Running outside after the trademark spin move to bounce out of the warning tackle with excellent contact balance, Michael said “to hell with your conventions.” This was avant-garde football; a middle finger to the stuffy old vanguard of heavier personnel and stacked box-enthusiasts. Fuck them. And codswallop to the Patriots’ spread, a double 3-tech front. Michael would not cut back as the play design ordered. He outran the defensive line to the outside and threw a puny defensive back to the floor, with only his own magnificent locomotion able to topple his might.

Ordinarily, gaining one yard on 1st and 10 may look wasteful in the box score. But box score scouting is for morons and it would be willfully ignorant to overlook the true majesty of this inventive gain. Taking time off the clock and humiliating the supposed best team in the league by not even following the basic rules of a run design is the work of an absolute king.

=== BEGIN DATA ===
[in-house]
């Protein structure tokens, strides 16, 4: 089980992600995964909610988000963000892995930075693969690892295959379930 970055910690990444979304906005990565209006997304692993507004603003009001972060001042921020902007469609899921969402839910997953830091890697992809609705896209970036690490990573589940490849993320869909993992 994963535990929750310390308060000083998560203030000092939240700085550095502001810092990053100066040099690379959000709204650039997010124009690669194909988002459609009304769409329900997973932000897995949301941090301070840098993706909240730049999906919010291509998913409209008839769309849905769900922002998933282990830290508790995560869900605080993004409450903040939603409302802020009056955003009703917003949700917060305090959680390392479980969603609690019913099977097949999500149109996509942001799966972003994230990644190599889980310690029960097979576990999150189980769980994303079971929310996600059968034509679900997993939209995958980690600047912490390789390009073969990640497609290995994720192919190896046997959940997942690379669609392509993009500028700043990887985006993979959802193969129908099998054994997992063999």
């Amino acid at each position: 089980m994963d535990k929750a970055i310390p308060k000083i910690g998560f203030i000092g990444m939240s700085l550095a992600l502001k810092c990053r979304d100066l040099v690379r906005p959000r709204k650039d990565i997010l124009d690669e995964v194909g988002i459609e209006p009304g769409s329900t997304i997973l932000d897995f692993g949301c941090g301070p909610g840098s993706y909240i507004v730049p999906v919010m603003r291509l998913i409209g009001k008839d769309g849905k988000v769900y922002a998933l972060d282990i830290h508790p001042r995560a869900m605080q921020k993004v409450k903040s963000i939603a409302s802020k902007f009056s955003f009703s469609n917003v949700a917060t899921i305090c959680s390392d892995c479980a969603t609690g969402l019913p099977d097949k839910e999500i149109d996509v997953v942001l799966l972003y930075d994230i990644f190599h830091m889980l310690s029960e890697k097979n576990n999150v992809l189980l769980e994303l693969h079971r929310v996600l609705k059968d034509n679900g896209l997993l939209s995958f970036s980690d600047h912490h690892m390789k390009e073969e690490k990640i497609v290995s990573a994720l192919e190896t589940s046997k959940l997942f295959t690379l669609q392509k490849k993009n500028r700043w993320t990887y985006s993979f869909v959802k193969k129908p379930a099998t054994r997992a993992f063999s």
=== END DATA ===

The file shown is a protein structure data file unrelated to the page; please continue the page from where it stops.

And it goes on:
Normally, visionaries die without being appreciated in their own lifetime. It’s a sad reflection of the world we live in. Take Vincent Van Gogh, who could paint a pretty picture yet perished a poor man whose work had not been loved. 

Get Christine Michael’s talent to the XFL. And if it’s not the Seattle Dragons we boycott.


(Seriously though, Week 4 in 2016 against the New York Jets broke C-Mike. The run blocking was terrible and all the errors he made afterward were emblematic of that game. The Jets’ defensive front battered the Seahawks. He deserved a week-to-week spread run attack.)